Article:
August 27, 2017

Calendar Questions: 5 Ways to Keep the Daily Math Review Fresh!

Do you have a daily calendar review? Knowing how to read a calendar and how that information is applied to life is critical, even for the youngest kids. As your students get older, however, many get "calendar fatigue" (OMG do we have to do this again???). You may be feeling the same way - but I urge you to keep the routine in place. Change things up by digging deeper with questioning. Bring a new level of fluidity to understanding. Internalize concepts about time.  If your calendar review could use a facelift, here are five ways to keep it fresh and meaningful:

1. Put students in charge. This is not an overnight change in process. You'll need to clearly model how you want questions to be asked and how you want them to be answered. You may need to work on voice volume and putting part of the question in the answer. A struggling reader may need to check in prior to being in charge to build confidence. But, once you've established expectations, kids love taking over the role. In my classroom, daily calendar review takes place on a smartboard. I have a student in charge of the computer too. Practicing public speaking skills in context  is a life tool.
    https://www.teacherspayteachers.com/Product/Calendar-Questions-24020792. Keep calendar time short and sweet. A three questions limit keeps the process flowing. Even though students are in charge, I monitor the process to keep a fast pace. If the leader is taking too long to choose someone to answer I do it for them. "Kayla, you need to choose quickly. Stephen, what's your answer?" If someone is taking too long to answer, I give them an out - if they want it. "Kara, do you have your answer or do you want Kayla to call on someone else?" When a child gives a wrong answer I step in, and whenever possible, I give nonverbal clues. "Jared, November is not the 10th month. Look here.Do you want to try again or call on someone else?" I could be pointing at a posted resource. Sometimes the pace slows down because of confusion and a quick reteaching is needed. In those instances we just answer two questions. The number of questions covered isn't as important as the amount of time spent on the review.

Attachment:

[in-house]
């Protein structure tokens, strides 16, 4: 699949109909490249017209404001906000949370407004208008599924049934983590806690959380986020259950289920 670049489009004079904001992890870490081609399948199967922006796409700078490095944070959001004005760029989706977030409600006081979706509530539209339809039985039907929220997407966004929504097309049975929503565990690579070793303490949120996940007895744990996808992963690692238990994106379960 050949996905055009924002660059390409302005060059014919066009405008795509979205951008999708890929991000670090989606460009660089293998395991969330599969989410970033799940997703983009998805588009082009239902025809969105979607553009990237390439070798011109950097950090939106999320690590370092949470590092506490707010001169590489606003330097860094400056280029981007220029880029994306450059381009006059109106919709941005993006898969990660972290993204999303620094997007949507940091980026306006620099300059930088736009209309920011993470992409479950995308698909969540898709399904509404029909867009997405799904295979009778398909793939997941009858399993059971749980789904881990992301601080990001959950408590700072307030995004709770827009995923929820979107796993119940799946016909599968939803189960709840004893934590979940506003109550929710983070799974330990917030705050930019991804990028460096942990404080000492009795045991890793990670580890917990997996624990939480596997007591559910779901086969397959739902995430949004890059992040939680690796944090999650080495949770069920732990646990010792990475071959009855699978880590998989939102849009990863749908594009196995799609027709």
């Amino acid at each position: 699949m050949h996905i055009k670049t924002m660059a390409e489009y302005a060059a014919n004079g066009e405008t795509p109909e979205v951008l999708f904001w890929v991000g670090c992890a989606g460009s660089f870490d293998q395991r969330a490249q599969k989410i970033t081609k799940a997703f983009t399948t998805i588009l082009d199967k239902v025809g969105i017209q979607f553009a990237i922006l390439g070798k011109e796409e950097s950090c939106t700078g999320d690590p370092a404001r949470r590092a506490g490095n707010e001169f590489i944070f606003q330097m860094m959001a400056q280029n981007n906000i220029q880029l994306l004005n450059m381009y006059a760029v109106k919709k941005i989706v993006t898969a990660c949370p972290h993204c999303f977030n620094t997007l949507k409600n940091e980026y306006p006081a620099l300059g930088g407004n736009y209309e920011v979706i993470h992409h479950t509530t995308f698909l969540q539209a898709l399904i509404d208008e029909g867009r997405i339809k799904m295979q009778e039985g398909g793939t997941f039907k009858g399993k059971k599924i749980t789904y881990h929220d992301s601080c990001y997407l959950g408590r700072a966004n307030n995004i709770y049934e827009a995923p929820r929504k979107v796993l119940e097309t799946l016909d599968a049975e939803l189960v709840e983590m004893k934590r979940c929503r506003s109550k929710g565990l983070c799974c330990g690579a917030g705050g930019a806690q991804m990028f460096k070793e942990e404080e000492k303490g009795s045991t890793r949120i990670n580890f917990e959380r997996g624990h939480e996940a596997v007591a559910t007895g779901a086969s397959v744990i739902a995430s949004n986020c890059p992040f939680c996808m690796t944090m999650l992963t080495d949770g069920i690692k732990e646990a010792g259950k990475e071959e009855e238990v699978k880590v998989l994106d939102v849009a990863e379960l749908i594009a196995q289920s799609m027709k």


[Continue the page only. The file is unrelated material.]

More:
3. Sprinkle in cross curriculum nuggets. Drip concepts and anticipatory info. It's not a time to actively preteach, but a great way to get those kids thinking.... and wondering. Oh, it's so easy to be sneaky. "Thursday is when we'll learn about one of the great conquerors, Alexander the Great." Move on.  "Do you think we'll get to the conclusion of Wonder before this date? I can't wait to find out what happens." Move on.
    4. Keep a handy resource of Calendar Questions. Behold my resource. Why the tattered corners? Why the slightly ripped holes? Because students are using them! Each day my leader chooses from the ten or so cards. In addition to basic questions like, "What will the date be on Thursday?" there are higher level questions too. "How does a calendar help know when to go
    to your grandmother's house for Thanksgiving?" Some questions lead to a right or wrong response, while others are open ended and could lead to a discussion. "What is something you do NOT like about a summer month?" The variety makes it ideal for different ages and ability levels.

    5. Rotate questions to keep them fresh. My Calendar Questions has 84 cards (plus a blank template to make your own), but I don't put them all out there. Once a week I rotate out half the cards on the ring.
This collection of Calendar Questions  has a clean design and an easy to read font. I laminate for durability, punch a hole in the corner and hang them on a ring for easy reference. Looking for more daily organization support outside of your math lesson? Check out this Morning Meeting Bundle.

Looking to get more insight on crafting a daily Morning Message? Check out this post.
Best of luck with a daily calendar review in your room. It's a fun, fast and a meaningful part of any math lesson.

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